It’s a widely known fact that classic will always stay in fashion—and we’re not just talking about clothes. In the realm of health and wellness, traditional therapies have become increasingly popular. Recently, we’ve had the opportunity to try acupressure treatments—treatments that Tibetans have been using for hundreds of years.
According to many philosophies of Eastern Medicine, happiness is when the cells and the organs of the body work on the same rhythm. As such, diseases are often caused by the imbalance of ‘chakra’ energy in the body. That’s where Tibetan Singing Bowls come in. These bowls are used to help fine-tune the rhythm of the organs back to their original state.
How do Tibetan Singing Bowls work? The sound waves that they produce will modify your brainwaves on a theta level—the wave that enhances instinctive awareness, and keeps your mind clear and focused. By restoring the waves’ normal rhythm, your body’s energy system will be reinvigorated too. Unsurprisingly, this method is used by Tibetan monks during meditation. Moreover, many therapists and clinicians also use Tibetan Singing Bowls because it helps control one’s heart rate, stimulate the immune system and relieve pain. Acting as a diagnostic tool of sorts, the bowls can detect if and when there is a problematic area in your body: the signal? A distorted sound. This is just one of many alternative therapies for cancer patients and patients dealing with chronic obstructive pulmonary disease.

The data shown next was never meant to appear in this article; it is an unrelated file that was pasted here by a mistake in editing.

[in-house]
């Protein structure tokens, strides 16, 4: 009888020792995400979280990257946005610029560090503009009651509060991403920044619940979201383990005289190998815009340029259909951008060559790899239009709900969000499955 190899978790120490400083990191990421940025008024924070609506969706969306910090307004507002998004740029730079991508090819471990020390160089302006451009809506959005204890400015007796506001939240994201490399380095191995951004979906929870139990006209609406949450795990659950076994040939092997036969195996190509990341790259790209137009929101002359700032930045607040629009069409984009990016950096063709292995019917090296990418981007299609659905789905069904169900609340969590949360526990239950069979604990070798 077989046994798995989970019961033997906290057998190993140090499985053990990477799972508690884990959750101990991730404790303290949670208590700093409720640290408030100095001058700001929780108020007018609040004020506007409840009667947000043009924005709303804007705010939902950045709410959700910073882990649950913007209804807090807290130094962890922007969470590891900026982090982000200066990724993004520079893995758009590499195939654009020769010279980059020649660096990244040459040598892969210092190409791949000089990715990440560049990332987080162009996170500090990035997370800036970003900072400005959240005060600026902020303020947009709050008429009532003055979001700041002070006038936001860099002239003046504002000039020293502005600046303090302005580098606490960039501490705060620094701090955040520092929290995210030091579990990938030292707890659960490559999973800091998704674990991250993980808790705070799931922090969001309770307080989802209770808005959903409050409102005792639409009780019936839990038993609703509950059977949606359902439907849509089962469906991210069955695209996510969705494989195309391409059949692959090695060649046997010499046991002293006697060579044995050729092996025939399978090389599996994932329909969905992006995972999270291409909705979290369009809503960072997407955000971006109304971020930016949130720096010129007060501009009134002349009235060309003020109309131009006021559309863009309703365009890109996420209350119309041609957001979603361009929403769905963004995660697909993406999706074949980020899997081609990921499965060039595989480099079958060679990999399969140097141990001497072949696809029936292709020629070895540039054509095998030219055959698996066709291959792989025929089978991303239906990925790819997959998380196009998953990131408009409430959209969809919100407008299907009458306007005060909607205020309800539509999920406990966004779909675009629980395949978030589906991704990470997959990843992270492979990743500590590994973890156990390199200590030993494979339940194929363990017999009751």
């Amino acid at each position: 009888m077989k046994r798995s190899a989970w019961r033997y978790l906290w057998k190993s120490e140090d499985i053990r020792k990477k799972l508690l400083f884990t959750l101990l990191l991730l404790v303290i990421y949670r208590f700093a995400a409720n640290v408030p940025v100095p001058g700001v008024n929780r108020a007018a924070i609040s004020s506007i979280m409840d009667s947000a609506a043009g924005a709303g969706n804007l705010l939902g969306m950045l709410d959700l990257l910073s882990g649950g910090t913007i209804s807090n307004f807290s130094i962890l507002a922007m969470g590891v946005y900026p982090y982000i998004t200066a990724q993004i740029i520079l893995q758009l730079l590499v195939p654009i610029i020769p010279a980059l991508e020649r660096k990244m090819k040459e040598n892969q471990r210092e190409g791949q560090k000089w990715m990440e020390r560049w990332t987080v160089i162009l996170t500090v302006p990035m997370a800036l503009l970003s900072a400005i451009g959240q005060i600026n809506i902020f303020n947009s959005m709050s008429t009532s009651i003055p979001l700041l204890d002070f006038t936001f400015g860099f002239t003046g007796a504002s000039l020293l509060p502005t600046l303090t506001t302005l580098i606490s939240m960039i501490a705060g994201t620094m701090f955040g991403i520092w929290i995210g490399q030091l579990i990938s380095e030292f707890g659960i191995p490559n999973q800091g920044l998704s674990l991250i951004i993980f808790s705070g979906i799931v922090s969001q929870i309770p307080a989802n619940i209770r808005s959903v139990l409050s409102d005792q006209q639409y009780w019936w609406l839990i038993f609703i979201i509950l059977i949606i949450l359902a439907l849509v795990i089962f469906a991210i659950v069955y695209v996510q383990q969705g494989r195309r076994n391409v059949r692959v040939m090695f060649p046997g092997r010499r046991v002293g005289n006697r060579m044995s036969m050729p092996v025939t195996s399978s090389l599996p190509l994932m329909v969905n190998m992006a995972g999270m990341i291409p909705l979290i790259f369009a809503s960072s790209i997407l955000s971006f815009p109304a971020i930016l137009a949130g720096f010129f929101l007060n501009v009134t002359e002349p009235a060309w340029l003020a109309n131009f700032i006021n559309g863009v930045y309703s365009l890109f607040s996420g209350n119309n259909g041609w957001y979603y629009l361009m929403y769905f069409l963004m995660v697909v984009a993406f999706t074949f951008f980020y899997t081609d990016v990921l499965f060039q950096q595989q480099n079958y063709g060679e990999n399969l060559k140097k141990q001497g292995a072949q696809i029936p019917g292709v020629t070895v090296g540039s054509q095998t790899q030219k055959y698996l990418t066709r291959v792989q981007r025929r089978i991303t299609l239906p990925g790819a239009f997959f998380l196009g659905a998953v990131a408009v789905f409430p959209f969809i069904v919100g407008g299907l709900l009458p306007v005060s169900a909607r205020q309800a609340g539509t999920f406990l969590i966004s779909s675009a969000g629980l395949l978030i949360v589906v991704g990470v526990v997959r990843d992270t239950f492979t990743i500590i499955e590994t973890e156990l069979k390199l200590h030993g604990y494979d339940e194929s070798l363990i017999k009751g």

Of course, we are also aware that the term “alternative therapy” can and should be controversial. Those who are interested in such methods should depend on their own judgment and experiences. We at L’Officiel had the opportunity to try Tibetan Singing Bowls at the Asaya in Rosewood Phuket and we highly recommend it. As well as emerging energized and refreshed, it also proved an interesting experience. Here, you’ll have a choice of many alternative treatments addressing almost every component of holistic wellbeing. That being said, the key to achieving holistic wellbeing will always start with self-understanding: taking a good look at oneself and figuring out what the problem is that you’d like to resolve. Only then would we suggest choosing the appropriate treatment.
“We as a society are trained to get rid of symptoms without ever asking why they’re there in the first place. This isn’t the right approach,” Harvey explains. “We want guests to learn how to listen to themselves and to their bodies again, focus on understanding yourselves instead of relying on the judgment of other people. That is the key to healing and we, at Asaya, are but companions to help you on your way.”
This is the concept behind Asaya, the Sanskrit word for ‘understanding our past.’